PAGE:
When we reached Hunnasgiriya Town, we took a short detour down Loolwatta Road into a tea garden that held stunning views of the surrounding mountains, including Medamahanuwara. While we were up there marvelling at the array of peaks and valleys, a tuk-tuk drove up and a man stepped out with a massive sack. Swinging it onto his back, he hurried between the tea bushes down the steep incline, nimble-footed as a mountain goat. As I gaped at his agility, it occurred to me that his house was probably at the bottom of the hill. This was his daily commute!
Back on the highway, at regular intervals there were little shops with signs inviting travellers to a meal of freshly-made pol rotti. This was another of the joys of driving through Sri Lanka’s countryside: the opportunity to sample some of the mouth-watering local food. It appeared that in this region of Hunnasgiriya it was pol rotti with katta sambola that was popular.
At the shop where we stopped, there was a little breakfast buffet of other distinctly Sri Lankan foods like curried dhal and beans with rice, in addition to the pol rotti and katta sambola. So while we waited for the rotti to be prepared, we helped ourselves to some dhal and pol sambola. The combination was to die for. With steaming mugs of kahata the (black tea) and chunks of hakuru (jaggery) sitting by our plates and a magnificent view of a forest-covered mountain before us, we honestly felt life couldn’t get any better.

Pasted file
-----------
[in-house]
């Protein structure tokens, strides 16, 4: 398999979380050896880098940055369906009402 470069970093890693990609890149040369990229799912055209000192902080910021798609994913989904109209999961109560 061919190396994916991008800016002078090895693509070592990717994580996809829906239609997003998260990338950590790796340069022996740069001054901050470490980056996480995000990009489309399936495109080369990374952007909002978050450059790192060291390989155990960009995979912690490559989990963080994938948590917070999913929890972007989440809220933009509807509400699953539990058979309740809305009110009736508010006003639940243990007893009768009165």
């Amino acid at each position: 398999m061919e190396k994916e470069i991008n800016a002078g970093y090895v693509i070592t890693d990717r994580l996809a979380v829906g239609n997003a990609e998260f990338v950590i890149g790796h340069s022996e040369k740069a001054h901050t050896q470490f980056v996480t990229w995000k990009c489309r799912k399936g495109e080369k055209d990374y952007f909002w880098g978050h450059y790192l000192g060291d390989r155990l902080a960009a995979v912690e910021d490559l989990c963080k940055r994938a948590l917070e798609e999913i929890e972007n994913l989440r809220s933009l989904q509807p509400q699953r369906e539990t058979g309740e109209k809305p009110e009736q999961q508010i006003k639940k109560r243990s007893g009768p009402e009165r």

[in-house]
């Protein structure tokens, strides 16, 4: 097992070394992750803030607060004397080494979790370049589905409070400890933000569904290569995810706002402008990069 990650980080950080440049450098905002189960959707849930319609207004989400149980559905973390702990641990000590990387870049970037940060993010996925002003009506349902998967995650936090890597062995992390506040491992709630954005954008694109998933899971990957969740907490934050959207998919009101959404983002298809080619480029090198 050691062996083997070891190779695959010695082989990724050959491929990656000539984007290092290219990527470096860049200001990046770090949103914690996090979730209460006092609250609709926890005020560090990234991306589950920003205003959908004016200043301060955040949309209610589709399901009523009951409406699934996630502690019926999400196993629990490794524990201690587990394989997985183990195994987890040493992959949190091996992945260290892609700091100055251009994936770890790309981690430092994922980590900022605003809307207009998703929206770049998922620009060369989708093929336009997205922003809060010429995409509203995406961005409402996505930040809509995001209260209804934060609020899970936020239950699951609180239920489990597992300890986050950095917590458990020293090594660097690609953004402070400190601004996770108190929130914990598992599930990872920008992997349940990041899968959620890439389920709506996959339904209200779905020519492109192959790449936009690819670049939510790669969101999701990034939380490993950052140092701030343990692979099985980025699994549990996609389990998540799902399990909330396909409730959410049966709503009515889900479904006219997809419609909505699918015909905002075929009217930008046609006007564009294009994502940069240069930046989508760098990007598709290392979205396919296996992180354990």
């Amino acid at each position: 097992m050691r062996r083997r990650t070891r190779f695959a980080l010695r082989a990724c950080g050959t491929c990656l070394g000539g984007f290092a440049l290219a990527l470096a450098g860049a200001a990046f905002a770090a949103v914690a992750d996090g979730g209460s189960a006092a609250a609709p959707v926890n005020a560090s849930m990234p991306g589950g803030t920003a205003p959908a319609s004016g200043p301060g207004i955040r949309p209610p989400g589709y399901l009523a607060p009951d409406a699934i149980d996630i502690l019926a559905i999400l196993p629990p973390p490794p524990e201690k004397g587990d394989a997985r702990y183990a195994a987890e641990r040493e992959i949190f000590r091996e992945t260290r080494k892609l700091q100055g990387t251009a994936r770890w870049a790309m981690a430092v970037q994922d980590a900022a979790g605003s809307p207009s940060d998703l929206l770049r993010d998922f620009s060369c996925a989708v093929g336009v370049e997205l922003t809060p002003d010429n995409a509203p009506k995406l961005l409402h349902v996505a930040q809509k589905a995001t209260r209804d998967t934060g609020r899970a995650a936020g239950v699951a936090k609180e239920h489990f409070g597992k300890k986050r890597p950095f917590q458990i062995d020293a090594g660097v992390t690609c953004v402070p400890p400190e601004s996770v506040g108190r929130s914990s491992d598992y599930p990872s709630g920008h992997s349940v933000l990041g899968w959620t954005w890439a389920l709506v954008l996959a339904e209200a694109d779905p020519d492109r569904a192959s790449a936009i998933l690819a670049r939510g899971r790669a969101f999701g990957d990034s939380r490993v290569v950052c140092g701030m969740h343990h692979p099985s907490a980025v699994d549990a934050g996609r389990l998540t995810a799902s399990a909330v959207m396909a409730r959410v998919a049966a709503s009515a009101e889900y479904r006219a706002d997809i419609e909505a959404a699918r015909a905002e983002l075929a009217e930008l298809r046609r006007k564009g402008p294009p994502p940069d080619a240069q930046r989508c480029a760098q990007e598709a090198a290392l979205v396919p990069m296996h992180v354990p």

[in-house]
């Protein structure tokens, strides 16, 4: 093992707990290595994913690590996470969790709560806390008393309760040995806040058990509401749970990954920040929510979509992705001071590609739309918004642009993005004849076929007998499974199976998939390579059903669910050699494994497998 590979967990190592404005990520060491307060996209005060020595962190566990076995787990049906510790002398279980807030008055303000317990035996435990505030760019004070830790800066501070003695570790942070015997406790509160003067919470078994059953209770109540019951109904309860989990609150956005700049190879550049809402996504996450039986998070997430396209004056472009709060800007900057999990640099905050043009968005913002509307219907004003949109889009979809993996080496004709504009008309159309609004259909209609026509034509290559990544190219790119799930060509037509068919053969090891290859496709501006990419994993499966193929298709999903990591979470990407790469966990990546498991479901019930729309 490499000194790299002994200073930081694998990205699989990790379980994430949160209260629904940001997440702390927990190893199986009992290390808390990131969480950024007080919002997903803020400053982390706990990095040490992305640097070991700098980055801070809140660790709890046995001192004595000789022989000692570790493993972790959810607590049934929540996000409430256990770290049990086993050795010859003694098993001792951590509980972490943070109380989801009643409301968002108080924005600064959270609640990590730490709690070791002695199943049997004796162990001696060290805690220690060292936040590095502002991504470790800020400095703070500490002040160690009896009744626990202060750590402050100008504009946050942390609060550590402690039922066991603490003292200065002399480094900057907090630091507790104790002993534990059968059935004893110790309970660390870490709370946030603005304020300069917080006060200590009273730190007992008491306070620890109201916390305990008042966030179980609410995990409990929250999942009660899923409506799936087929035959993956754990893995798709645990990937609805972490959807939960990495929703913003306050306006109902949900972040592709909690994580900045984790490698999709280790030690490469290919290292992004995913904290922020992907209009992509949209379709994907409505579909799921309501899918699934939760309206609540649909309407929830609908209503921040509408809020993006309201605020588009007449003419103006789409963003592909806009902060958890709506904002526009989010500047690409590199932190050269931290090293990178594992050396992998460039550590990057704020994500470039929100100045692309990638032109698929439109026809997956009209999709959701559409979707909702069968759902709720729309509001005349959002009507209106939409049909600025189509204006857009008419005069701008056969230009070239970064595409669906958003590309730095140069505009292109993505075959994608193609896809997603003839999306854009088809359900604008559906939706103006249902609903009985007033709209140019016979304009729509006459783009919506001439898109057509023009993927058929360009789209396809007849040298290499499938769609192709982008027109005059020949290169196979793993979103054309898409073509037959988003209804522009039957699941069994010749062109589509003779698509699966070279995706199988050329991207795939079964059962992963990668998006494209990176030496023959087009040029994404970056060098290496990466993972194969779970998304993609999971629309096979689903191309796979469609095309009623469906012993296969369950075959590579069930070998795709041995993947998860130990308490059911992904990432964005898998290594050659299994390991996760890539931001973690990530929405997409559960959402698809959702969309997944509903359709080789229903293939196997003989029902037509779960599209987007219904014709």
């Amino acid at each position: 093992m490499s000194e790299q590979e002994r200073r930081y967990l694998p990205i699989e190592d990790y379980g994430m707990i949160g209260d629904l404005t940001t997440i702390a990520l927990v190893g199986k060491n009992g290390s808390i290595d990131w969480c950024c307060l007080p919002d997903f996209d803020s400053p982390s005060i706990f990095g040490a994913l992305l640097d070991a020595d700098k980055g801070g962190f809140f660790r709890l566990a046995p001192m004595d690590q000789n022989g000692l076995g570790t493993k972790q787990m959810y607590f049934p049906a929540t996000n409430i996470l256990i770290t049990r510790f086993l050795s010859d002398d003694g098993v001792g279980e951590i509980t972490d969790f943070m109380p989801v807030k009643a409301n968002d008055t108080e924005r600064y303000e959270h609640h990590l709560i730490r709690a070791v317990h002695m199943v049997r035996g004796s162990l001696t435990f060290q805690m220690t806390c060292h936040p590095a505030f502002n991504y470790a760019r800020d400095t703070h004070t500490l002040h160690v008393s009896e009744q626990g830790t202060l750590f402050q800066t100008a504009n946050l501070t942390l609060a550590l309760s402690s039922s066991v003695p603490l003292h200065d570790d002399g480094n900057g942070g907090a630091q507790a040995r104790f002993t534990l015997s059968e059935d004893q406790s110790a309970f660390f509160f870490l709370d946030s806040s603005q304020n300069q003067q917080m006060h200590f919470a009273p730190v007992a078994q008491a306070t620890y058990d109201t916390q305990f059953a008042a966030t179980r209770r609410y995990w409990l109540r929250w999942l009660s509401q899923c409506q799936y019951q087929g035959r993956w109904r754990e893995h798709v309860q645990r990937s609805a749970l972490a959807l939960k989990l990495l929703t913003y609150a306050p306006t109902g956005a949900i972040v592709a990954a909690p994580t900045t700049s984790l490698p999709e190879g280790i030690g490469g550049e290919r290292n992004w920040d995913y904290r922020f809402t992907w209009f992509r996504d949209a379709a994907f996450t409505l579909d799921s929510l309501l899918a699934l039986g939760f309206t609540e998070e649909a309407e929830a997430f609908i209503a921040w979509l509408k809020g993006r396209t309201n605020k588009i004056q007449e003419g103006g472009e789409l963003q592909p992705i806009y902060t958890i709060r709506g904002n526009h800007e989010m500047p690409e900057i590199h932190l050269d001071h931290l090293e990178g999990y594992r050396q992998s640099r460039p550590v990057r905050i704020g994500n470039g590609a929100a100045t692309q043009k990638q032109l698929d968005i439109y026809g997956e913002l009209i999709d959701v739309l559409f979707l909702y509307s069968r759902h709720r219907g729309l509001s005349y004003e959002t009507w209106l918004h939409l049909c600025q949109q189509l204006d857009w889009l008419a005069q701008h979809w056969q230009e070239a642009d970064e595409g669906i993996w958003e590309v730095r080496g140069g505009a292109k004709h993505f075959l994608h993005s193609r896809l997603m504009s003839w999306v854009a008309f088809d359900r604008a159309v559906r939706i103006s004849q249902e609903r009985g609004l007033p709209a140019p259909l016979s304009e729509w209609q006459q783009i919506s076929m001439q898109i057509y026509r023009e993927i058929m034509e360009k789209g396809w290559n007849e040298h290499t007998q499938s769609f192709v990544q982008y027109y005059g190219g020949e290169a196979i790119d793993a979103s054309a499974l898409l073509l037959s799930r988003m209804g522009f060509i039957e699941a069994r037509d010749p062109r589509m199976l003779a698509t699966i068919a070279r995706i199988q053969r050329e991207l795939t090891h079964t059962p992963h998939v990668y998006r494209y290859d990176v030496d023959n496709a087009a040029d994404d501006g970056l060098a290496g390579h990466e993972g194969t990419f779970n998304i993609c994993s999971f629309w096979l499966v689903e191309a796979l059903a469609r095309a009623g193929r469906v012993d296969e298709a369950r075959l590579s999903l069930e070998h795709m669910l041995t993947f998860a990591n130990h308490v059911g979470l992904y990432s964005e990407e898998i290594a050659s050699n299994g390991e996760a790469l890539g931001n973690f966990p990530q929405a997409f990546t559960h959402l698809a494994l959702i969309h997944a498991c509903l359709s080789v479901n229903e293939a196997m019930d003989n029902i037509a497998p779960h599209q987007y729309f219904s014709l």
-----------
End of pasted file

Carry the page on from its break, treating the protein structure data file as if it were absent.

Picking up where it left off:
Bellies full of yummy rotti, we headed towards Madugoda and the Daha-ata Wanguwa (Eighteen hair-pin bends). The scenery soon after the first bend was like a dreamscape. From here it seemed we could see the whole of the East. Nishantha stood by and named all the places we could see from our vantage point. Pointing to a wide stretch of lime-green paddy fields, he said it was the longest uninterrupted stretch of paddy in the country; about 50 kilometres from the village of Hasalaka to Wasgamuwa National Park. We saw the Mahiyanganaya Town gleaming in the mid-morning sun. Hasalaka was much smaller in comparison. The Sorabora Weva (lake) was the largest water body in sight. Although in reality it is much larger, the Ulhitiya Weva looked smaller than the Sorabora: possibly because it was further away and much of it had dried up. It was fascinating to be able to see some of our destinations mid-journey. Nishantha also pointed out some of the jungle that we would walk through the next day to visit the Rathna Falls.